One way I see the CDN dollar possibly going up - is if there is a large burst of the credit bubble with asset price deflation, there may be a flight to currency.  All of a sudden, currency/money becomes more valuable as people sell everything - stocks, real estate, collector assets.  However, they may also fly to the USD, gold, crypto etc.  I'm just speculating...

I think I've seen this movie

alpha

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Re: CAD / USD
« Reply #17 on: January 04, 2018, 04:04:41 PM »

Doesn't Canadian crude trade at a steep discount compared to other oil benchmarks because of it's lack of export markets? And aren't they already near their export limit because of lack of pipeline capacity?

My understanding was USA purchases the Canadian oil at a discount because the Canadian sellers have no other export markets?

What about the prices of other natural resources (gold, nickel, uranium, potash, rare earth metals) Isn't Canada in a position to start exporting some of the rare earth metals used in batteries?

rb

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Re: CAD / USD
« Reply #18 on: January 04, 2018, 07:19:34 PM »

Doesn't Canadian crude trade at a steep discount compared to other oil benchmarks because of it's lack of export markets? And aren't they already near their export limit because of lack of pipeline capacity?

My understanding was USA purchases the Canadian oil at a discount because the Canadian sellers have no other export markets?

What about the prices of other natural resources (gold, nickel, uranium, potash, rare earth metals) Isn't Canada in a position to start exporting some of the rare earth metals used in batteries?
Well it's actually a lot more complicated than that. The fact that it's landlocked does play a part in the price. But a huge part of the discount is the fact that Canadian crude is a heavy grade. Heavy crude is cheaper than light crude. So generally you expect WCS to be at a discount to WTI.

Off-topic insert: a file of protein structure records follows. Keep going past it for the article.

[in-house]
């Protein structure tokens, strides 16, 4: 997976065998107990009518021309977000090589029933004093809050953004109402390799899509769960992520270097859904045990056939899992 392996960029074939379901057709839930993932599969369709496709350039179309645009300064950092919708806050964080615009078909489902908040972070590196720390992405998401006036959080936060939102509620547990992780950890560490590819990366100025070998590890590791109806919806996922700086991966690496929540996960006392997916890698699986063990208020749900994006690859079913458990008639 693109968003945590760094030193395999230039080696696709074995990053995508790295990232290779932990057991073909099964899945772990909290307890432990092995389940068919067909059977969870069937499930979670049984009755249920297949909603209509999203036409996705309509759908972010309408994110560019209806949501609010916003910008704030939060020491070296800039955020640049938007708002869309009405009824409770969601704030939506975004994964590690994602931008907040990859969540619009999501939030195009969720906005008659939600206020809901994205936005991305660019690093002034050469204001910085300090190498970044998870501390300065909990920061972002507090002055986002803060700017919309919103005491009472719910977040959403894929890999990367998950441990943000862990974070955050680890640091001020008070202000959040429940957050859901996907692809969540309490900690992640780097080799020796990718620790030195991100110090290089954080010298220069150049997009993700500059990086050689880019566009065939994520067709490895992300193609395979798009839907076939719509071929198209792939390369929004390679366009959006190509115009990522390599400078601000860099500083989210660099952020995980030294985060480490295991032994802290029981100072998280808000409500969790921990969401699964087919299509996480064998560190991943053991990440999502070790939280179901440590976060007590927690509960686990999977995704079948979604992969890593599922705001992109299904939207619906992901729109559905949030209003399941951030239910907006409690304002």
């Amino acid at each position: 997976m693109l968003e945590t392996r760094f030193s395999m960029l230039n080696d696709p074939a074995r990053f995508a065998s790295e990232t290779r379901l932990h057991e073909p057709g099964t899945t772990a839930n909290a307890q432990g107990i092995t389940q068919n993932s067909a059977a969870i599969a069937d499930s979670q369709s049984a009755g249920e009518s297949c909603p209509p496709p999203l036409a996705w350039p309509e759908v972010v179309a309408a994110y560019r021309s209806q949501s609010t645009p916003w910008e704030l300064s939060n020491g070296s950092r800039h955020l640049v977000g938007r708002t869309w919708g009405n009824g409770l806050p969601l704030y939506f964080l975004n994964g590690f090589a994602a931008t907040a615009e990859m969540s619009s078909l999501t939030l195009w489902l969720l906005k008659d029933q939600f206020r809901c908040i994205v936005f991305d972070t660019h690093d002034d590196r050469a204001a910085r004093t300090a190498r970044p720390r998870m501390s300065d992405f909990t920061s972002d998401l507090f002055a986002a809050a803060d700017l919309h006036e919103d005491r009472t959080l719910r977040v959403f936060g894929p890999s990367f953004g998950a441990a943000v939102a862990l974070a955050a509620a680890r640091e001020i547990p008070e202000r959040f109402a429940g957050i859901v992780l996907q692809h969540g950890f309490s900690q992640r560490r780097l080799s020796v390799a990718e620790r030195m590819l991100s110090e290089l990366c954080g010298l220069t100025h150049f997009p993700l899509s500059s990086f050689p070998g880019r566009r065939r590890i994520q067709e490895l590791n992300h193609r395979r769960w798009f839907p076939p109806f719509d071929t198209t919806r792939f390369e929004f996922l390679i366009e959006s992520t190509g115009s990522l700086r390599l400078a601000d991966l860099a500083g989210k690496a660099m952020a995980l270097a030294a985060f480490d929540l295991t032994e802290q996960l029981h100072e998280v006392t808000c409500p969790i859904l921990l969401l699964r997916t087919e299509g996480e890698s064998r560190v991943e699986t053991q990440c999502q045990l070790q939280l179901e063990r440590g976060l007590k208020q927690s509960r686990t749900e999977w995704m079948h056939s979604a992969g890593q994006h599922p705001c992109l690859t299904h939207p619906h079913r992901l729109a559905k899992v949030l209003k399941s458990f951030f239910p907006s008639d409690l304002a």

Keystone XL also got approved so there's new pipeline capacity coming online. But even without that you can still put it on a train and then on a ship. On top of everything oil isn't really traded but is actually sold to customers. Say that you have XYZ refinery in the Midwest that buys crude from a certain oilfield in Alberta. That refinery is optimized to process that particular crude. Say there's even a pipeline for ABC field to XYZ refinery. The refinery doesn't have many options. It will buy that crude from ABC field. It's not easy for refiners to change suppliers. We call that black stuff oil and think it's all the same but it's really not.

Anyway that's a sort of explanation from a simpleton like me. I'm sure someone from the oil business can explain it better because this stuff is surprisingly complex.

Jerry Capital

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Re: CAD / USD
« Reply #19 on: January 04, 2018, 10:24:52 PM »
The oil price is no longer gonna move CAD (the 2 yr differential will) because GDP from oil production in Canada is now a rounding error.

A sustained move to even $75 per barrel for multiple years would be required to get serious new CAPEX too boost its percentage of GDP enough to be relevant to move the CAD.